It’s one of the worst things that can happen to a traveller. You’ve just arrived in another country, excitement and thrills await on the other side of the terminal doors and now suddenly there’s something that doesn’t quite look right to an immigration official.

Denial of entry can happen even when you think you’ve done everything by the book and for reasons that seem bizarre, and it’s going to get chalked up in your book of life’s unhappiest experiences. You’re going to be interrogated, shamed, possibly even undergo a search and held in immigration detention while a return flight is organised. A cancelled entry stamp is probably going to appear in your passport and it’s a scar you might have to reveal every time you apply for a visa forever after. Here are some of the ways you might be caught out.

Working on a tourist visa

You can’t, end of story, and fair enough you might think. But if you’re providing a service and not being paid, does that constitute work? Sure does, according to both the UK and the US, and a number of house sitters have fallen foul of this interpretation.

House sitting in this case involves looking after a property and pets while the owners are away. No money changes hands. The sitter gets to live in the property rent-free and in return they walk the dog, scratch the cat and feed the pet anaconda.

Australian Madolline Gourley fell foul of US authorities, who claimed her house-sitting and cat-minding plans constituted working. 

Yet Queenslander Madolline Gourley was denied entry to the USA on the grounds that her house sitting assignment contravened the ESTA visa waiver rules under which she was expecting to enter the US “because homeowners would need to pay for someone to feed the cat if it wasn’t for me,” Gourley was told. En route to housesit in Scotland, Californian Corrine Petteys was turned back from Gatwick under similar circumstances.

According to the website of TrustedHousesitters, the agency that facilitated Gourley’s housesit, “House sitting can occasionally be misinterpreted as work by border officials. We’ve produced the letters below for our most popular house sitting destinations which you can show if needed to help border control officials understand that we don’t regard house sitting as work.”

A letter helping an immigration officer “understand” they’ve got the wrong end of the stick is not likely to smooth entry. As a result of being denied entry to the US, Gourney is now several thousand dollars out of pocket. She also has a “refused entry” stamp in her passport. On its “Advice for International House Sitting” page, TrustedHousesitters makes no mention of the need to apply for a work visa in some cases. Despite a string of emails from Gourley to TrustedHousesitters expressing her frustration, the agency continues to rely on its advice to housesitters that the letters explaining to border officials the concept of “work” will facilitate entry, rather than advising them that a work visa might be required.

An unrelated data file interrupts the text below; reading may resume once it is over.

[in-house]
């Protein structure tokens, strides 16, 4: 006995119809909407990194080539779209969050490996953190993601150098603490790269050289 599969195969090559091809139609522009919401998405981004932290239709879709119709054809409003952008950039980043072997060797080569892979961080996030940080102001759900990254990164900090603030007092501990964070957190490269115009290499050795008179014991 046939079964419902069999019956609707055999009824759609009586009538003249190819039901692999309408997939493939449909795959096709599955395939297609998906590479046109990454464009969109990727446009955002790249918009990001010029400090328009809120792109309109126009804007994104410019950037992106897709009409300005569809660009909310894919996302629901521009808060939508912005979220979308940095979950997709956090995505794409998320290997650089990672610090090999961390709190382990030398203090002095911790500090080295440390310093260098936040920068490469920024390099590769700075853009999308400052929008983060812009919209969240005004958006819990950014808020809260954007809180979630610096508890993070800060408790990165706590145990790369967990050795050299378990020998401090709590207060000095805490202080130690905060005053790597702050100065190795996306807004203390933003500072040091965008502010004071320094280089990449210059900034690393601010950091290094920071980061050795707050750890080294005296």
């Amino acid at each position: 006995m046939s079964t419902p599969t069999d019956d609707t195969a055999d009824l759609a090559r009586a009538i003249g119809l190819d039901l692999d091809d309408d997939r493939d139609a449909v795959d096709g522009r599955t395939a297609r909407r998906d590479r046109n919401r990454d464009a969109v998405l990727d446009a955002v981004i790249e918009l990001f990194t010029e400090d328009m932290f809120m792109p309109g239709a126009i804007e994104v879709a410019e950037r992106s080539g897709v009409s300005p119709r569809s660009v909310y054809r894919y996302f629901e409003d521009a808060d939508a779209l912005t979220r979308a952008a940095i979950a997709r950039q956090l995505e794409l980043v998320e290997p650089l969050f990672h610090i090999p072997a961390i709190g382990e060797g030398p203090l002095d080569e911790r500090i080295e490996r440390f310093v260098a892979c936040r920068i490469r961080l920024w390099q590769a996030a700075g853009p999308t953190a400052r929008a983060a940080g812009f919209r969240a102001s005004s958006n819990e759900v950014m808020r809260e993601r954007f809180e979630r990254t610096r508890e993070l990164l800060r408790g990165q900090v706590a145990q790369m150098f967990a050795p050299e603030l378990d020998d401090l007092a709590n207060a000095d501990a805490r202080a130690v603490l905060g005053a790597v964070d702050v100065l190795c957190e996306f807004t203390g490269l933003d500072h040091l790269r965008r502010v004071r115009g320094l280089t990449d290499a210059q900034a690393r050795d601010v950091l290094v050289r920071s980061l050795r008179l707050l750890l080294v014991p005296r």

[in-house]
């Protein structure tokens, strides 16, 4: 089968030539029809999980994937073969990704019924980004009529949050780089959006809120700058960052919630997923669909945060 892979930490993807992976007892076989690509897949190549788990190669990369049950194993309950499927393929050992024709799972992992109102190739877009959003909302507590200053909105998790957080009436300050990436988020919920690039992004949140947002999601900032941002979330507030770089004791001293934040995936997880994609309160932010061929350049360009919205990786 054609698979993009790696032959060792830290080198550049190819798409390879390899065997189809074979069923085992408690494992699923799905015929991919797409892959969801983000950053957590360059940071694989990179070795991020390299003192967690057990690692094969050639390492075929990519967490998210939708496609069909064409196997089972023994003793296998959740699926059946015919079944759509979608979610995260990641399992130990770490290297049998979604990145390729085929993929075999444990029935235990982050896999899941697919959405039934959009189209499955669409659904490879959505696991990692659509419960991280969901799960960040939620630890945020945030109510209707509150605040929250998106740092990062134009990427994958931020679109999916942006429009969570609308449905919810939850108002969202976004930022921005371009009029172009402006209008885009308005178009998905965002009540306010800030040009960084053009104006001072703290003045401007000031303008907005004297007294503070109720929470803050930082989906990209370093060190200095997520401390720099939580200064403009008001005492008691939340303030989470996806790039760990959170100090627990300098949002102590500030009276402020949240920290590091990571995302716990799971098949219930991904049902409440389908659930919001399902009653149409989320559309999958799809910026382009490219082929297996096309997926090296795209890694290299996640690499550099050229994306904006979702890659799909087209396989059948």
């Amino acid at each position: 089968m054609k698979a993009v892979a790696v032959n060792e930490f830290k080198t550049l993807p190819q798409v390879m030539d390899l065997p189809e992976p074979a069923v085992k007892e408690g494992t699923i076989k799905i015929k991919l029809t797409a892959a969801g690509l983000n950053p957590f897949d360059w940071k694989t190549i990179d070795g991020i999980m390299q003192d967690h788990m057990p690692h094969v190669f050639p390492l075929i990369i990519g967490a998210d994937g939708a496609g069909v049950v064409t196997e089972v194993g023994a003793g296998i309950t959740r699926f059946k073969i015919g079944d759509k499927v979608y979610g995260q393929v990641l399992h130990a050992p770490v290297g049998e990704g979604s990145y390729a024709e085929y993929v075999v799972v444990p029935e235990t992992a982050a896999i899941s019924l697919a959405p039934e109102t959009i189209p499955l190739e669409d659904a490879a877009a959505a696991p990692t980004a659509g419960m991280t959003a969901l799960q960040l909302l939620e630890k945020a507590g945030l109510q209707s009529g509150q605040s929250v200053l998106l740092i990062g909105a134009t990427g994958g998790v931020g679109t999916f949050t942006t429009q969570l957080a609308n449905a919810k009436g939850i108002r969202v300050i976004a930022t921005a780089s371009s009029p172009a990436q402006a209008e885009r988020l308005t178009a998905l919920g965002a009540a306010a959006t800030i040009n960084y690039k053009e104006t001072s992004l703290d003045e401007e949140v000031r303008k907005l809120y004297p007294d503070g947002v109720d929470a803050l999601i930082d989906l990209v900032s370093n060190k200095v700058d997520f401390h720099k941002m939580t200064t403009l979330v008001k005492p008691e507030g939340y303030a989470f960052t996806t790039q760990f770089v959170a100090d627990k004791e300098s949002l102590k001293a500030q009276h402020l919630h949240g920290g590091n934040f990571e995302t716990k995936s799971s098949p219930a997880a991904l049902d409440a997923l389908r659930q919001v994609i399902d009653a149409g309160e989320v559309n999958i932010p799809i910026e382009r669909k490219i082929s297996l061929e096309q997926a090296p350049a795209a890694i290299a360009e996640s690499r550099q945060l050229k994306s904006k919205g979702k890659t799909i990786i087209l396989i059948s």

A damaged passport

Believe it or not, your passport is not your property. It belongs to the country of issue. If you draw in it, bend or mutilate it or leave it on a windowsill in the rain, expect things not to go quite so smoothly when you next pass through immigration. Whatever you do, don’t rip out pages, as Scots blogger/model/influencer Lacey Montgomery-Henderson discovered when she landed in Bangkok for a conference with other influencers in 2019 and presented a passport with two pages torn out.

Why would anyone rip pages out of their passport? Write a shopping list? Emergency toilet paper? Seriously? But that’s not the first thought that leaps to the mind of an immigration officer, and Thailand’s border officials did not come down with the last shower. Protesting that the missing pages were due to a “liquid spill”, Montgomery-Henderson was hauled off to a “stinky 12-bed cockroach-infested cell” and “treated like an animal” before being put on a flight back to the UK.

No ticket to leave

Border officials want to know you’re not going to overstay your welcome, and that means a ticket out. Sounds simple enough, but not in the case of the US. Australians are entitled to apply to enter the US under the Visa Waiver Program, which allows entry for up to 90 days. You also need an onward ticket, but if that ticket is to a “contiguous territory or adjacent islands”, according to the US Department of Homeland Security, that doesn’t count as a ticket out. When his aircraft landed in Hawaii, Victoria’s Jack Dunn had a visa waiver and a flight ticket to Mexico, but that wasn’t good enough to satisfy a Customs and Border Protection officer, who refused him entry and sent him to the slammer where he was handcuffed and subjected to the soul crushing humiliations of the US criminal justice system for 30 hours before being returned to Australia.

Looks matter

Tribal bling, dreadlocks, exotic body piercings and tattoos and luggage that suggests a long stay in an exotic country are just some of the things that might say to a border official that further investigation is needed.

The Australian Border Force’s own website admits this, stating: “No examination or search is randomly conducted. Risk assessment techniques are employed to identify which passengers will be examined or searched.”

Appearance is one of those risk assessment markers. By itself the way you present is not enough to get you booted but it can draw unwanted attention, and if border control wants a reason to exclude you, they’ll find one. You can be denied entry to Japan for health or hygiene reasons and back in the 1970s Singapore was notorious for excluding males with long hair, since shoulder-length tresses were the hallmark of a degenerate.



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